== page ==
Suspect in death of student Martine Vik Magnussen in London speaks out
The son of a Yemeni billionaire who fled the UK hours after the alleged murder of university student Martine Vik Magnussen in London has spoken for the first time.
Ms Magnussen, 23, was found dead in March 2008 after a night out with friends celebrating end-of-term exams. Her body was found buried under rubble in the basement of a block of flats in which Farouk Abdulhak lived.
Police believed she had been raped and strangled.
Mr Abdulhak, who has never spoken to a journalist about the case, has now revealed to BBC News Arabic and BBC Current Affairs in a joint investigation that the death was a “sex accident gone wrong”.
He and Ms Magnussen were students at Regent’s Business School in central London.
He fled England for Yemen hours after her death, and has never returned for police questioning.
But now, in a series of text messages to BBC News Arabic Special Correspondent Nawal Al-Maghafi, Mr Abdulhak writes: “I deeply regret the unfortunate accident that happened.
“I regret coming here [Yemen]. Should have stayed and paid the piper.
“It was just an accident. Nothing nefarious…Like I told you just a sex accident gone wrong.”
Mr Abdulhak is the only suspect in the case.
On the night she died Ms Magnussen left Maddox nightclub in Mayfair with Mr Abdulhak at around 3am. A post mortem showed Ms Magnussen had been drinking and had taken small amounts of cocaine.
She died from “compression to the neck” and her body showed 43 cuts and grazes, typical of those sustained in an assault or struggle.
Mr Abdulhak suggested to the BBC he was unable to recollect exact details of the night because of his cocaine use: “No-one knows because I could barely piece together what happened.”
In a phone call with special correspondent Ms Al-Maghafi, he said he was not ready to return to the UK.
“It’s too cold there. I don’t like the weather...I don’t think justice will be served.
“I find that the criminal justice system there is heavily biased. I find that they will want to make an example of me being a son of an Arab, being…a son of someone rich.”
The UK does not have an extradition treaty with Yemen.
On hearing Mr Abdulhak’s comments, Ms Magnussen’s father Odd Petter Magnussen, told the Standard: “It is in many ways a breakthrough moment because for the very first time the ‘suspected killer’ is admitting being Martine’s killer.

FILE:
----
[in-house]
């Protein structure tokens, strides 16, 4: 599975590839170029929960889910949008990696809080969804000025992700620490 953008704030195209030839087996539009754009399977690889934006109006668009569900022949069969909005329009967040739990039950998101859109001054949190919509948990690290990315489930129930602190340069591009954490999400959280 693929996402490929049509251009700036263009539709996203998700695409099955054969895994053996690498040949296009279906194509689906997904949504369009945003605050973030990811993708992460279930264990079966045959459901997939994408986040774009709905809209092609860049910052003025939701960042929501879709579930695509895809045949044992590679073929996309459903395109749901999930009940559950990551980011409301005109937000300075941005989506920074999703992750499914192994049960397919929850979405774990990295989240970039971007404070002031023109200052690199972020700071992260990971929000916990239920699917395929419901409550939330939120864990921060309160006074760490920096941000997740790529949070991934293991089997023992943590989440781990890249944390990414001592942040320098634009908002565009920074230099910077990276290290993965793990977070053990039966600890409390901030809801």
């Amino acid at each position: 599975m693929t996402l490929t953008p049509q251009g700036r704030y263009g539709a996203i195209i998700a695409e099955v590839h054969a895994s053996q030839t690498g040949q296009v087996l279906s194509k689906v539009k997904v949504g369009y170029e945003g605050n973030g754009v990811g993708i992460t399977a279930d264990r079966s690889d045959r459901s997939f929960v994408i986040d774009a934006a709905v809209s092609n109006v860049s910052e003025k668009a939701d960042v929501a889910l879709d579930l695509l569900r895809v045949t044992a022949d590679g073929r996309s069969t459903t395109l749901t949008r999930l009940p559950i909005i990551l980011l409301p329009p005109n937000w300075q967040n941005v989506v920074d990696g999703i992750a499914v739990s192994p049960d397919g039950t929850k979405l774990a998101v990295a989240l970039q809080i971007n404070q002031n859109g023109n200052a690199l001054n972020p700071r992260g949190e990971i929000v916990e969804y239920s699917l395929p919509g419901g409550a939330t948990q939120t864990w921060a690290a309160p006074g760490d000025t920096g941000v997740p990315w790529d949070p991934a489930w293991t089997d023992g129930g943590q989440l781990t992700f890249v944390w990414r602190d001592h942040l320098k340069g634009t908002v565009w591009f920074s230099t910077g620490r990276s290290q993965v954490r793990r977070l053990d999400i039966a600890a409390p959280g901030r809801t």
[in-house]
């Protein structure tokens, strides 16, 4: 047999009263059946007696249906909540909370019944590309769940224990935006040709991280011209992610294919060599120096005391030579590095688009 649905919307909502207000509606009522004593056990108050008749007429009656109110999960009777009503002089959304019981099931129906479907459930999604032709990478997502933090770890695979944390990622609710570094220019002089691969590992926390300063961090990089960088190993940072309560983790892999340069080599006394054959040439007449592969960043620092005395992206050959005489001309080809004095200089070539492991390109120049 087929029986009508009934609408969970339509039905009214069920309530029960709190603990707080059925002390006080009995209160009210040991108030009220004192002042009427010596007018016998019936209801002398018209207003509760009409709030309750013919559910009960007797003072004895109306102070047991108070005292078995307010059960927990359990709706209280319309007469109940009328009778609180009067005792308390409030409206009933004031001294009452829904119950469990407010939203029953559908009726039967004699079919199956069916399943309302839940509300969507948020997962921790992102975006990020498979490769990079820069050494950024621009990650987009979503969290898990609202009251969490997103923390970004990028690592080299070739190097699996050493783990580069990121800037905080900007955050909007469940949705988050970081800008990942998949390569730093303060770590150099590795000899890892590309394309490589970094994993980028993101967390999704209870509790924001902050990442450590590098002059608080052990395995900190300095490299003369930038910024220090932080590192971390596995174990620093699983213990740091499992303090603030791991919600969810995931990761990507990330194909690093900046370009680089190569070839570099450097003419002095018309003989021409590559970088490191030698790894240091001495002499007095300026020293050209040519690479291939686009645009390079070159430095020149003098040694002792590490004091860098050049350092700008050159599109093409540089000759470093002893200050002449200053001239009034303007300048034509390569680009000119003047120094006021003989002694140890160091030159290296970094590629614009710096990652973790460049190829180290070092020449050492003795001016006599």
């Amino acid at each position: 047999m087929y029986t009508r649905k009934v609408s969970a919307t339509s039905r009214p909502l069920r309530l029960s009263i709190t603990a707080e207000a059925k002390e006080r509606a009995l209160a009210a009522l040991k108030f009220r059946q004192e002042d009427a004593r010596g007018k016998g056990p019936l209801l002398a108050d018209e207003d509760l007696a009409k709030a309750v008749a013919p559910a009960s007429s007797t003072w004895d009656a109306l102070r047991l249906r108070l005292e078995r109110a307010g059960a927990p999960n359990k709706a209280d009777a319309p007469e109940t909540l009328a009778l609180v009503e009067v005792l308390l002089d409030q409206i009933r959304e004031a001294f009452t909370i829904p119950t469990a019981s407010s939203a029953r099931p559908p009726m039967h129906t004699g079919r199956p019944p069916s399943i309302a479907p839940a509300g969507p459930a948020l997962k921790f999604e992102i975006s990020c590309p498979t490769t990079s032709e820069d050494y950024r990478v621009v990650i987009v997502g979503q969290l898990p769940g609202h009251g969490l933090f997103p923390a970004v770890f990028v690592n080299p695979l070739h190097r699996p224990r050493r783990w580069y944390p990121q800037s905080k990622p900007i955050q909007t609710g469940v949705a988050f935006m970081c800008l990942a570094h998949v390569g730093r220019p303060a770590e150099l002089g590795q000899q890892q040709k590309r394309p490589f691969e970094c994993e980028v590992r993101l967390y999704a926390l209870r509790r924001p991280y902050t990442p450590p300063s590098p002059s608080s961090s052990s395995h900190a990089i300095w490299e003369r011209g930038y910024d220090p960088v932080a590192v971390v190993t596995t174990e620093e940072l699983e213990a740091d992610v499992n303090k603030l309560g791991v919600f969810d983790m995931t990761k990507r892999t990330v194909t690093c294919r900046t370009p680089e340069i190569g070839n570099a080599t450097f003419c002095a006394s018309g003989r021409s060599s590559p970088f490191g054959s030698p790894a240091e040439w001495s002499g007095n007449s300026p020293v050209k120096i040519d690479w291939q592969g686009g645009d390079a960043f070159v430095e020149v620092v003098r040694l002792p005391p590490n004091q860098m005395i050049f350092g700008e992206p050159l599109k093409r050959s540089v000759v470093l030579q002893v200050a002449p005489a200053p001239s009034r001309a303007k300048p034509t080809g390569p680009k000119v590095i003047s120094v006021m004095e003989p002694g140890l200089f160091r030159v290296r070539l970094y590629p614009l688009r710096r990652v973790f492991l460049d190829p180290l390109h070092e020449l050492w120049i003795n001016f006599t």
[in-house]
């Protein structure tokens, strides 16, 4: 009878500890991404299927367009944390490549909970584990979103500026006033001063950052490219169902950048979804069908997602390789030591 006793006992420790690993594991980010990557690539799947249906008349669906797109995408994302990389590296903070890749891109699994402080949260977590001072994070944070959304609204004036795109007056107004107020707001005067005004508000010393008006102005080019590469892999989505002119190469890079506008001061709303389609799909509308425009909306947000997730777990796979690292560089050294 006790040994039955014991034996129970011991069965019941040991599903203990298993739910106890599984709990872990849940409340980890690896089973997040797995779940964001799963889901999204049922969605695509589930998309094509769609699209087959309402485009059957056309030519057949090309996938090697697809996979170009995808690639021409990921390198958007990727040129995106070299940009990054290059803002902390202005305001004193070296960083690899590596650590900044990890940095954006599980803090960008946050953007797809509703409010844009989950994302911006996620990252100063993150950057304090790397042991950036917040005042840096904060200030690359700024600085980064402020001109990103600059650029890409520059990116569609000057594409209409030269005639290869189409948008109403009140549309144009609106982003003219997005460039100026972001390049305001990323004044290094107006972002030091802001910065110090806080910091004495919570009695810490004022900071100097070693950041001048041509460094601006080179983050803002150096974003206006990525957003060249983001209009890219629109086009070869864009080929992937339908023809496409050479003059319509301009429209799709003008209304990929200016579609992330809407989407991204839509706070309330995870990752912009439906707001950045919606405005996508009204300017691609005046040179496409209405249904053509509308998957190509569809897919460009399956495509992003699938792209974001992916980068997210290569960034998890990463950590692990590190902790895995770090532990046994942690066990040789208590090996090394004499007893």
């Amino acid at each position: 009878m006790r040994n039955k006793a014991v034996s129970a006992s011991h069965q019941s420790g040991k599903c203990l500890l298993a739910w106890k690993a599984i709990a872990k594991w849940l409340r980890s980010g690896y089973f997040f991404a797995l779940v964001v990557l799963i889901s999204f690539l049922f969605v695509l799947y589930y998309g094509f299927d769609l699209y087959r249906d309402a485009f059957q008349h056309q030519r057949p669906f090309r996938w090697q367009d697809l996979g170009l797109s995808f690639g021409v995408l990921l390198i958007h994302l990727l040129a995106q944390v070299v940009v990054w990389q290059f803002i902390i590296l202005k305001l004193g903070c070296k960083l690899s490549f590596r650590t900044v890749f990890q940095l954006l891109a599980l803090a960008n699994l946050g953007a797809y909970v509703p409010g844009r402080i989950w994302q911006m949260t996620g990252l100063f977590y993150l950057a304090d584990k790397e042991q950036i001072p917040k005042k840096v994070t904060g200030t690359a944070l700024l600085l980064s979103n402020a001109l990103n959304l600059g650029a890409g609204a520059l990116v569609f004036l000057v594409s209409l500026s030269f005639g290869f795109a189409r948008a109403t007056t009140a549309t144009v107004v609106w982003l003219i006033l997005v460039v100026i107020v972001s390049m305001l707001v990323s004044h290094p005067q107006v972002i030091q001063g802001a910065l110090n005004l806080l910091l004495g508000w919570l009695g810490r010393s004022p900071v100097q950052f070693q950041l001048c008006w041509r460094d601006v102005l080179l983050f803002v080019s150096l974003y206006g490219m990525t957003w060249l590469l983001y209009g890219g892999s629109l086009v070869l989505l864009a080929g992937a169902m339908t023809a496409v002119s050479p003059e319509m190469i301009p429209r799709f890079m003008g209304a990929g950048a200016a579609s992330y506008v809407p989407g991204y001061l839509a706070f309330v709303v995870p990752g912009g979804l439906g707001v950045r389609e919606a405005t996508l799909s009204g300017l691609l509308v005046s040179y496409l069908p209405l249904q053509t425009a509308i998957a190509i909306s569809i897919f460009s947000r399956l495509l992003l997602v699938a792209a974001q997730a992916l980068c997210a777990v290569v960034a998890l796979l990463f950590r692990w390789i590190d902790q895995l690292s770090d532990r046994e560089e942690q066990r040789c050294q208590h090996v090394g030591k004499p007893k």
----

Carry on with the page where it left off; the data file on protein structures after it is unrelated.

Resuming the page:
“We can now argue with the Yemeni authorities who have been sympathetic to my case in recent weeks and want to see a solution in 2023.
“Previously, there have been legal problems and they won’t go and arrest him. But now we have his confession, it’s a game changer. It’s more problematic for them to deny a solution to this case. It’s fantastic news.”
Mr Magnussen said losing a child is “one of the biggest challenges you can face as a human being”, adding: “When I saw my own government wasn’t doing very much, I had to seek justice for Martine all these years, increasing the pressure on this man.
“This was no accident, as he now says. I have seen the police post-mortem report. This is a brutal murder and rape – the worst crime a man can commit on a woman. It’s fills me with anger.
“Getting Abdulhak back to London is extremely important for the legal rights of everybody.”
Mr Abdulhak is the son of Shaher Abdulhak, who ran a business empire that spanned the Middle East.
At the time of Ms Magnussen’s death, he was the richest man in Yemen and close friends of the then President Abdullah Saleh. Shaher Abdulhak died in 2020.
For the first time, a close friend of Shaher Abdulhak, Mustafa Norman, revealed that former President Ali Abdullah Saleh met with Mr Abdulhak when he came to Yemen after leaving the UK.
Mr Noman, a former Yemeni diplomat, told the BBC: “Ali Abdullah Saleh was sympathetic to Shaher, because they’d had a relationship for so long. He made sure he didn’t have to hand the boy over. He also saw Farouk after the incident.
“Ali Abdullah Saleh wanted to reassure him that nothing would happen to him.”
Mr Magnussen, who has campaigned for fifteen years for justice for his daughter, said Mr Abdulhak’s disclosures make him hopeful about his daughter’s case.
He told the BBC: “I’m optimistic that we might have a solution in the longer term more so than before because we can talk to him.
“I’m more than ever convinced that there will be a solution to this case. I just hope it will be on my terms, my ethical terms, rather than anything else.”
This World: Murder in Mayfair airs on Tuesday at 9pm on BBC Two.